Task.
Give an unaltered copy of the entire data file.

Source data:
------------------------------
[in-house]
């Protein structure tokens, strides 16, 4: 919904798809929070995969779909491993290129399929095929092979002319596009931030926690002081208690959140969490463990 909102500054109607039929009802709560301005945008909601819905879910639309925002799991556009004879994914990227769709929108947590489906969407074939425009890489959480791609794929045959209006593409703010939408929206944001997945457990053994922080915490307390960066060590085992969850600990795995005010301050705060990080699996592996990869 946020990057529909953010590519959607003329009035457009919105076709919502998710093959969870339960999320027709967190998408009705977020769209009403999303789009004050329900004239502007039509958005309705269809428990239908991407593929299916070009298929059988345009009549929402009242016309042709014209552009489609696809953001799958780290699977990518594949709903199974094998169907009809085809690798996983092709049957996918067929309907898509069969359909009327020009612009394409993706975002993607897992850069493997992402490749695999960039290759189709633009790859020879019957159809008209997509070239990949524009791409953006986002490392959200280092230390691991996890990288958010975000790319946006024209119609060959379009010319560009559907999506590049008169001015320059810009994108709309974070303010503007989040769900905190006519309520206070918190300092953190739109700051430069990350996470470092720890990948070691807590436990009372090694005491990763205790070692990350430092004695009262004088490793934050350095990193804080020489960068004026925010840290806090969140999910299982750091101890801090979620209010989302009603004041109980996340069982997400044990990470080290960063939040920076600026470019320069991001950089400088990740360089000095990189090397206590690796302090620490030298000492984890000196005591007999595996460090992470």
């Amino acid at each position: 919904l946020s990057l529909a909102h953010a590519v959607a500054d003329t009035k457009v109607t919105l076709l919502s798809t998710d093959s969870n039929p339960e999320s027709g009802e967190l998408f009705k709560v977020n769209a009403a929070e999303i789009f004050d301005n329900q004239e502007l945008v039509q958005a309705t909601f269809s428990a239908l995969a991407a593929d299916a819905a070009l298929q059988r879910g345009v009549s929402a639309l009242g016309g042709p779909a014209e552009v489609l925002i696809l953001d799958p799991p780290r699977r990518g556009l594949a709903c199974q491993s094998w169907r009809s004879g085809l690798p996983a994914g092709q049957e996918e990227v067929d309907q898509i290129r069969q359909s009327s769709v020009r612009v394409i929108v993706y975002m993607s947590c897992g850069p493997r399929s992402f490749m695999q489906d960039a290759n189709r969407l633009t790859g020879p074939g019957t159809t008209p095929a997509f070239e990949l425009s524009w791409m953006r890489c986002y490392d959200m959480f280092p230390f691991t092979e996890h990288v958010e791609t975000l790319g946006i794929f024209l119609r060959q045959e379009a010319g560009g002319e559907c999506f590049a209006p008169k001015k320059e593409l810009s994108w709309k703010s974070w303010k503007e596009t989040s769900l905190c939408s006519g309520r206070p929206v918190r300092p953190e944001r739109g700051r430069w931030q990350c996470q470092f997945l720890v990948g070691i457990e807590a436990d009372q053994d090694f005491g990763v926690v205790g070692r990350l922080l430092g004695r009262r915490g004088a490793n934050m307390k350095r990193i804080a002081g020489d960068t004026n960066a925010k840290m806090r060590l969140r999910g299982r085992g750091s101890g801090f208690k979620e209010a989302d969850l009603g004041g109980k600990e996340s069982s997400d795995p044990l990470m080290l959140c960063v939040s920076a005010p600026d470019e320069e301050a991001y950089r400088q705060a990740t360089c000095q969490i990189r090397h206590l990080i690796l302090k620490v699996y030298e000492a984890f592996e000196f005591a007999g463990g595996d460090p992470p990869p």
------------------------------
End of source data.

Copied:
[in-house]
């Protein structure tokens, strides 16, 4: 919904798809929070995969779909491993290129399929095929092979002319596009931030926690002081208690959140969490463990 909102500054109607039929009802709560301005945008909601819905879910639309925002799991556009004879994914990227769709929108947590489906969407074939425009890489959480791609794929045959209006593409703010939408929206944001997945457990053994922080915490307390960066060590085992969850600990795995005010301050705060990080699996592996990869 946020990057529909953010590519959607003329009035457009919105076709919502998710093959969870339960999320027709967190998408009705977020769209009403999303789009004050329900004239502007039509958005309705269809428990239908991407593929299916070009298929059988345009009549929402009242016309042709014209552009489609696809953001799958780290699977990518594949709903199974094998169907009809085809690798996983092709049957996918067929309907898509069969359909009327020009612009394409993706975002993607897992850069493997992402490749695999960039290759189709633009790859020879019957159809008209997509070239990949524009791409953006986002490392959200280092230390691991996890990288958010975000790319946006024209119609060959379009010319560009559907999506590049008169001015320059810009994108709309974070303010503007989040769900905190006519309520206070918190300092953190739109700051430069990350996470470092720890990948070691807590436990009372090694005491990763205790070692990350430092004695009262004088490793934050350095990193804080020489960068004026925010840290806090969140999910299982750091101890801090979620209010989302009603004041109980996340069982997400044990990470080290960063939040920076600026470019320069991001950089400088990740360089000095990189090397206590690796302090620490030298000492984890000196005591007999595996460090992470």
């Amino acid at each position: 919904l946020s990057l529909a909102h953010a590519v959607a500054d003329t009035k457009v109607t919105l076709l919502s798809t998710d093959s969870n039929p339960e999320s027709g009802e967190l998408f009705k709560v977020n769209a009403a929070e999303i789009f004050d301005n329900q004239e502007l945008v039509q958005a309705t909601f269809s428990a239908l995969a991407a593929d299916a819905a070009l298929q059988r879910g345009v009549s929402a639309l009242g016309g042709p779909a014209e552009v489609l925002i696809l953001d799958p799991p780290r699977r990518g556009l594949a709903c199974q491993s094998w169907r009809s004879g085809l690798p996983a994914g092709q049957e996918e990227v067929d309907q898509i290129r069969q359909s009327s769709v020009r612009v394409i929108v993706y975002m993607s947590c897992g850069p493997r399929s992402f490749m695999q489906d960039a290759n189709r969407l633009t790859g020879p074939g019957t159809t008209p095929a997509f070239e990949l425009s524009w791409m953006r890489c986002y490392d959200m959480f280092p230390f691991t092979e996890h990288v958010e791609t975000l790319g946006i794929f024209l119609r060959q045959e379009a010319g560009g002319e559907c999506f590049a209006p008169k001015k320059e593409l810009s994108w709309k703010s974070w303010k503007e596009t989040s769900l905190c939408s006519g309520r206070p929206v918190r300092p953190e944001r739109g700051r430069w931030q990350c996470q470092f997945l720890v990948g070691i457990e807590a436990d009372q053994d090694f005491g990763v926690v205790g070692r990350l922080l430092g004695r009262r915490g004088a490793n934050m307390k350095r990193i804080a002081g020489d960068t004026n960066a925010k840290m806090r060590l969140r999910g299982r085992g750091s101890g801090f208690k979620e209010a989302d969850l009603g004041g109980k600990e996340s069982s997400d795995p044990l990470m080290l959140c960063v939040s920076a005010p600026d470019e320069e301050a991001y950089r400088q705060a990740t360089c000095q969490i990189r090397h206590l990080i690796l302090k620490v699996y030298e000492a984890f592996e000196f005591a007999g463990g595996d460090p992470p990869p």